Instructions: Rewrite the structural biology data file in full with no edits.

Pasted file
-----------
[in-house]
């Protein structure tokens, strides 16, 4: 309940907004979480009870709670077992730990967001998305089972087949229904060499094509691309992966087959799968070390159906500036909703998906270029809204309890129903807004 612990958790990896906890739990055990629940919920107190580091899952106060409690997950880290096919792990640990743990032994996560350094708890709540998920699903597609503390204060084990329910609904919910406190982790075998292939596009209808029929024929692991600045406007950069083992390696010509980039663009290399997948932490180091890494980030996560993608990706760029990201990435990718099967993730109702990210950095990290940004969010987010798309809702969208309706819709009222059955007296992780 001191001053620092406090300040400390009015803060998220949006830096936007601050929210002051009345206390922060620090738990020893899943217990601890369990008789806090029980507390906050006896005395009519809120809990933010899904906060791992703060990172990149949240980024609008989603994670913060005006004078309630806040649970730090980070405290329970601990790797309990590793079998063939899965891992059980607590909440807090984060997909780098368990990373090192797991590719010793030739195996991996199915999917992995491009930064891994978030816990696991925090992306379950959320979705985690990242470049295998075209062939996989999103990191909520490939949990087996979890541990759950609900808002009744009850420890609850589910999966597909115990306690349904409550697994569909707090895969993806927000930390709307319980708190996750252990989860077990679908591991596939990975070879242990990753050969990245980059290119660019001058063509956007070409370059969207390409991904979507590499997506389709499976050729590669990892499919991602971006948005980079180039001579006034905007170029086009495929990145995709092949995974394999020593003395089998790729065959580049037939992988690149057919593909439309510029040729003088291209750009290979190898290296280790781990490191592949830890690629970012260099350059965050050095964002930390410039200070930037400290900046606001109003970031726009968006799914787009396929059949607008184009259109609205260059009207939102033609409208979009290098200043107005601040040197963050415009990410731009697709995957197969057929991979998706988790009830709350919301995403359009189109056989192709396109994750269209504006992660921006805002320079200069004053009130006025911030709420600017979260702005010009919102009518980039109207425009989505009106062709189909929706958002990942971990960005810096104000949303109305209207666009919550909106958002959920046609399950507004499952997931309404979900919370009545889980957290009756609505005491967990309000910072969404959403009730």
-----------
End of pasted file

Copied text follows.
[in-house]
């Protein structure tokens, strides 16, 4: 309940907004979480009870709670077992730990967001998305089972087949229904060499094509691309992966087959799968070390159906500036909703998906270029809204309890129903807004 612990958790990896906890739990055990629940919920107190580091899952106060409690997950880290096919792990640990743990032994996560350094708890709540998920699903597609503390204060084990329910609904919910406190982790075998292939596009209808029929024929692991600045406007950069083992390696010509980039663009290399997948932490180091890494980030996560993608990706760029990201990435990718099967993730109702990210950095990290940004969010987010798309809702969208309706819709009222059955007296992780 001191001053620092406090300040400390009015803060998220949006830096936007601050929210002051009345206390922060620090738990020893899943217990601890369990008789806090029980507390906050006896005395009519809120809990933010899904906060791992703060990172990149949240980024609008989603994670913060005006004078309630806040649970730090980070405290329970601990790797309990590793079998063939899965891992059980607590909440807090984060997909780098368990990373090192797991590719010793030739195996991996199915999917992995491009930064891994978030816990696991925090992306379950959320979705985690990242470049295998075209062939996989999103990191909520490939949990087996979890541990759950609900808002009744009850420890609850589910999966597909115990306690349904409550697994569909707090895969993806927000930390709307319980708190996750252990989860077990679908591991596939990975070879242990990753050969990245980059290119660019001058063509956007070409370059969207390409991904979507590499997506389709499976050729590669990892499919991602971006948005980079180039001579006034905007170029086009495929990145995709092949995974394999020593003395089998790729065959580049037939992988690149057919593909439309510029040729003088291209750009290979190898290296280790781990490191592949830890690629970012260099350059965050050095964002930390410039200070930037400290900046606001109003970031726009968006799914787009396929059949607008184009259109609205260059009207939102033609409208979009290098200043107005601040040197963050415009990410731009697709995957197969057929991979998706988790009830709350919301995403359009189109056989192709396109994750269209504006992660921006805002320079200069004053009130006025911030709420600017979260702005010009919102009518980039109207425009989505009106062709189909929706958002990942971990960005810096104000949303109305209207666009919550909106958002959920046609399950507004499952997931309404979900919370009545889980957290009756609505005491967990309000910072969404959403009730």